Guided by the observations that this short essay has presented, this author has produced, at the time of this writing, fifteen events since February 2016 that are directly premised on the dynamics discussed here. As a direct response to these observations, REProduce Listening Room [5] has showcased over thirty artists over twelve different venues across six cities. These events begin in the afternoon on a Sunday, following the course of the setting sun over five hours and six acts until nine in the evening, far removed from the assumption of nocturnal revelry as the only arena for musical engagement, combining design, the visual medium, and sound into a holistic, unique experience. The events merge both established artists who have been performing for over fifteen years with those who have never played before at all in a seamless intervention, free of agency exclusivities, generating revenues purely by ticket sales and by retail interventions in the form of “pop up shops” and locally produced merchandise. In doing so, and based on many conversations the author has had with these patrons, this new generation seems to have found an arena that they are instinctively drawn to; one not premised on an “entertainment” model, but rather on a sincere, uncompromising musical experience rendered sustainable by careful curation and relevant financing.
What we are seeing is an emerging capacity by a generation to navigate global trends via not merely aping pop culture tropes as was often the hallmark of the past, but adapting these tropes to suit their local realities. To state this as an act of “defiance”, as some observers have suggested [6], may be extreme. However such an assertion is telling of the underlying frustration that characterises the existing model of showcasing music in the region. Less embedded in that antagonism is something more positive; there is clearly something akin to a movement with a telling momentum that is emerging, and for all the right reasons. In a pop culture space, the lifespan of pandering to the lowest common denominator for financial profit is bounded; alternative models will emerge and inspire others to feel included and welcome, and the landscape described here is proof of that.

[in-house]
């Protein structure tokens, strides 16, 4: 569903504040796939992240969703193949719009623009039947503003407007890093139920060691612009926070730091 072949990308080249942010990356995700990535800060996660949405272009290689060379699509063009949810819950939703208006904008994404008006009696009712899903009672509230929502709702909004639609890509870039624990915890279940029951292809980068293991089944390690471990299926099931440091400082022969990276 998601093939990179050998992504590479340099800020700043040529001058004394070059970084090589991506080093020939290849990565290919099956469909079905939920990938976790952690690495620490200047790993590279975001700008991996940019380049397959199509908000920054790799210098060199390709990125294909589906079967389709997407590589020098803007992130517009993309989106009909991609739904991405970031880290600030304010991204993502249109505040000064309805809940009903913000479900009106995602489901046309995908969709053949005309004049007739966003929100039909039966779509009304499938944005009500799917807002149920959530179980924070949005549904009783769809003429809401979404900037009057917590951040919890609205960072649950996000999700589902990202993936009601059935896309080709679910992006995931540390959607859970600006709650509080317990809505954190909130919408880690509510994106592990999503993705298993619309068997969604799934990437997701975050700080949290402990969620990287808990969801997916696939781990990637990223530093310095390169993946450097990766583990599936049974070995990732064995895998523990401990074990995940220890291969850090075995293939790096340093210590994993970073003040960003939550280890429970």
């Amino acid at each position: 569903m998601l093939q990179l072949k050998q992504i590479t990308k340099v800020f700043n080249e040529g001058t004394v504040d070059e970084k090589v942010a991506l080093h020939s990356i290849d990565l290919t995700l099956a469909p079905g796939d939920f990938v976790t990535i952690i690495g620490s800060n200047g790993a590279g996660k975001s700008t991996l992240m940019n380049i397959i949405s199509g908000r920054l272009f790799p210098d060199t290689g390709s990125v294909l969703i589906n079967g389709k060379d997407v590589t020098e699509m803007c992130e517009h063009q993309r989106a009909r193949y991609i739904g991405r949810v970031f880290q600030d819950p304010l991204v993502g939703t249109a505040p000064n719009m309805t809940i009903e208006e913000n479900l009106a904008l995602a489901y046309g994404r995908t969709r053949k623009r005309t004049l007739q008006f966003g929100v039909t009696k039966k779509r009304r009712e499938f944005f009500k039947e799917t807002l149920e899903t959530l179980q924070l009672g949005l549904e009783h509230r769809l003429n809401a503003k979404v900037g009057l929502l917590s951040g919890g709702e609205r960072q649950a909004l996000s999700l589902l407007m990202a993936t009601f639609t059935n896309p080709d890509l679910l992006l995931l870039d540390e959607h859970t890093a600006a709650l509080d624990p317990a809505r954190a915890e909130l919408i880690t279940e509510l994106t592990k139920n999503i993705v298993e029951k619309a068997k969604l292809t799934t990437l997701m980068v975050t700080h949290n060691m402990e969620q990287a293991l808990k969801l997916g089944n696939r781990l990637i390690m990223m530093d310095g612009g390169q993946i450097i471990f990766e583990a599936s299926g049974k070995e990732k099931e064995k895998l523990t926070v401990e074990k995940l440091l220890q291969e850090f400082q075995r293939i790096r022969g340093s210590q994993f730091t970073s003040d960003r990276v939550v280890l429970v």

1. Refer to “High Priests of Indian Electronica” from the May 2009 issue of Rolling Stone India for some background on these nights at
2. Refer to “How Bhavishyavani Future Soundz Shaped Mumbai’s Nightlife” from the March 2014 edition of Rolling Stone India for more detail on this collective and their impact at
3. The past few years has seen an influx of promoters forming, but the predominant agencies/promoters are OML, Krunk, UnMute, Submerge, Percept, and Wild City.
4. In 2016, a regular series of “properties” unfolding on rooftops, homes, and other arenas has begun to emerge – House Concert Delhi, BYOH (Bring Your Own Headphones), Living Room Sessions, Coral Sessions, an international franchise called Sofar Sounds – all of whom manage their own logistics and curation without the brokerage of agency, sponsor, or standard venue support.
5. The underlying reasoning for the series is outlined in an interview with the author at
6. Refer to “Music: Sounds of Defiance” at